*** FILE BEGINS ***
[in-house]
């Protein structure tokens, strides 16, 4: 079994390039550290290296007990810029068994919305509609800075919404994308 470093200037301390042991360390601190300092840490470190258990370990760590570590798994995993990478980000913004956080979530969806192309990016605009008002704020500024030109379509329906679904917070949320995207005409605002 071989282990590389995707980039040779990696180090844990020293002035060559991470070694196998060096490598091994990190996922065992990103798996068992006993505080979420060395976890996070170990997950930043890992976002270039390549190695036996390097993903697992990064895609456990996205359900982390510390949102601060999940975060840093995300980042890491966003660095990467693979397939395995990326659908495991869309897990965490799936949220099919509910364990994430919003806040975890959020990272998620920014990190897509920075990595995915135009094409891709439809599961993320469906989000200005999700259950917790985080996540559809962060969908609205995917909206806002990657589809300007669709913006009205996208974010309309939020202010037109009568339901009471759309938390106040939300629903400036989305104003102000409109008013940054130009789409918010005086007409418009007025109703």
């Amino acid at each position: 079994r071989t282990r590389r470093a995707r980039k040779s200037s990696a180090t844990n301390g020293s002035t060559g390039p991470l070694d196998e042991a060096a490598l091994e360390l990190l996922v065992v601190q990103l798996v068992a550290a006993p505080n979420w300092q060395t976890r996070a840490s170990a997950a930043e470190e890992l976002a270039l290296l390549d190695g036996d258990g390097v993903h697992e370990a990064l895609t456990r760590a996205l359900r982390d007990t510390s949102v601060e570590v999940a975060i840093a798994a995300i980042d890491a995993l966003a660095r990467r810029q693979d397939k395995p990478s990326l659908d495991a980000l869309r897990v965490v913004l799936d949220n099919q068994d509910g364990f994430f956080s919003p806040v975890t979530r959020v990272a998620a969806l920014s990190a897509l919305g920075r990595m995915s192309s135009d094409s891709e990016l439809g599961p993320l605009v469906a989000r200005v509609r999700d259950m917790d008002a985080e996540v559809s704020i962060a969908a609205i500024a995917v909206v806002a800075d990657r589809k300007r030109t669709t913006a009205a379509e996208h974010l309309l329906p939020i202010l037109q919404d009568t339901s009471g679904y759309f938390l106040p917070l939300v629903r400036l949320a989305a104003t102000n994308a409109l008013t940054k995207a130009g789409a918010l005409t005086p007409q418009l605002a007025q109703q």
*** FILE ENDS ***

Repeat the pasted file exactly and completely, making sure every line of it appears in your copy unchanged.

[in-house]
């Protein structure tokens, strides 16, 4: 079994390039550290290296007990810029068994919305509609800075919404994308 470093200037301390042991360390601190300092840490470190258990370990760590570590798994995993990478980000913004956080979530969806192309990016605009008002704020500024030109379509329906679904917070949320995207005409605002 071989282990590389995707980039040779990696180090844990020293002035060559991470070694196998060096490598091994990190996922065992990103798996068992006993505080979420060395976890996070170990997950930043890992976002270039390549190695036996390097993903697992990064895609456990996205359900982390510390949102601060999940975060840093995300980042890491966003660095990467693979397939395995990326659908495991869309897990965490799936949220099919509910364990994430919003806040975890959020990272998620920014990190897509920075990595995915135009094409891709439809599961993320469906989000200005999700259950917790985080996540559809962060969908609205995917909206806002990657589809300007669709913006009205996208974010309309939020202010037109009568339901009471759309938390106040939300629903400036989305104003102000409109008013940054130009789409918010005086007409418009007025109703």
């Amino acid at each position: 079994r071989t282990r590389r470093a995707r980039k040779s200037s990696a180090t844990n301390g020293s002035t060559g390039p991470l070694d196998e042991a060096a490598l091994e360390l990190l996922v065992v601190q990103l798996v068992a550290a006993p505080n979420w300092q060395t976890r996070a840490s170990a997950a930043e470190e890992l976002a270039l290296l390549d190695g036996d258990g390097v993903h697992e370990a990064l895609t456990r760590a996205l359900r982390d007990t510390s949102v601060e570590v999940a975060i840093a798994a995300i980042d890491a995993l966003a660095r990467r810029q693979d397939k395995p990478s990326l659908d495991a980000l869309r897990v965490v913004l799936d949220n099919q068994d509910g364990f994430f956080s919003p806040v975890t979530r959020v990272a998620a969806l920014s990190a897509l919305g920075r990595m995915s192309s135009d094409s891709e990016l439809g599961p993320l605009v469906a989000r200005v509609r999700d259950m917790d008002a985080e996540v559809s704020i962060a969908a609205i500024a995917v909206v806002a800075d990657r589809k300007r030109t669709t913006a009205a379509e996208h974010l309309l329906p939020i202010l037109q919404d009568t339901s009471g679904y759309f938390l106040p917070l939300v629903r400036l949320a989305a104003t102000n994308a409109l008013t940054k995207a130009g789409a918010l005409t005086p007409q418009l605002a007025q109703q």